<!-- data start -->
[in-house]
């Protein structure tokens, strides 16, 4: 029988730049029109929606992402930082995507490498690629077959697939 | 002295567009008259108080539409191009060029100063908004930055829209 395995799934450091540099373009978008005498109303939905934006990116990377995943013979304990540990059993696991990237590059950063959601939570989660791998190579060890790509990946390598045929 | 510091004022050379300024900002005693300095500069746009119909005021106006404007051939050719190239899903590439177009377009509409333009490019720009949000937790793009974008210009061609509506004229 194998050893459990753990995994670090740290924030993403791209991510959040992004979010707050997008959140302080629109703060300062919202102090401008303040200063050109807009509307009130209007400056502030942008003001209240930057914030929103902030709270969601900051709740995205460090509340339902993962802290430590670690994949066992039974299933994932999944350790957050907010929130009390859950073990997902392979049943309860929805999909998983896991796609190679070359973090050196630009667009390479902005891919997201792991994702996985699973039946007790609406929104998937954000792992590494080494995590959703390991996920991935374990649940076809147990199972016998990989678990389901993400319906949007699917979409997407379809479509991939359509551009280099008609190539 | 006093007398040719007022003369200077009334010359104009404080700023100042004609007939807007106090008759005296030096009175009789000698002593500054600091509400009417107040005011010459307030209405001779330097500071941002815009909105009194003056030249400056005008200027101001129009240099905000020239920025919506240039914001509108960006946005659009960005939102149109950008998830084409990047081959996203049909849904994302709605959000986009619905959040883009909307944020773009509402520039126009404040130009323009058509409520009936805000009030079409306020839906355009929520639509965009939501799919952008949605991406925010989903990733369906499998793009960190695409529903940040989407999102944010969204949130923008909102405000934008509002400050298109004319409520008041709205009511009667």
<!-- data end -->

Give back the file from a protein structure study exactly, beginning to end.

[in-house]
């Protein structure tokens, strides 16, 4: 029988730049029109929606992402930082995507490498690629077959697939 | 002295567009008259108080539409191009060029100063908004930055829209 395995799934450091540099373009978008005498109303939905934006990116990377995943013979304990540990059993696991990237590059950063959601939570989660791998190579060890790509990946390598045929 | 510091004022050379300024900002005693300095500069746009119909005021106006404007051939050719190239899903590439177009377009509409333009490019720009949000937790793009974008210009061609509506004229 194998050893459990753990995994670090740290924030993403791209991510959040992004979010707050997008959140302080629109703060300062919202102090401008303040200063050109807009509307009130209007400056502030942008003001209240930057914030929103902030709270969601900051709740995205460090509340339902993962802290430590670690994949066992039974299933994932999944350790957050907010929130009390859950073990997902392979049943309860929805999909998983896991796609190679070359973090050196630009667009390479902005891919997201792991994702996985699973039946007790609406929104998937954000792992590494080494995590959703390991996920991935374990649940076809147990199972016998990989678990389901993400319906949007699917979409997407379809479509991939359509551009280099008609190539 | 006093007398040719007022003369200077009334010359104009404080700023100042004609007939807007106090008759005296030096009175009789000698002593500054600091509400009417107040005011010459307030209405001779330097500071941002815009909105009194003056030249400056005008200027101001129009240099905000020239920025919506240039914001509108960006946005659009960005939102149109950008998830084409990047081959996203049909849904994302709605959000986009619905959040883009909307944020773009509402520039126009404040130009323009058509409520009936805000009030079409306020839906355009929520639509965009939501799919952008949605991406925010989903990733369906499998793009960190695409529903940040989407999102944010969204949130923008909102405000934008509002400050298109004319409520008041709205009511009667």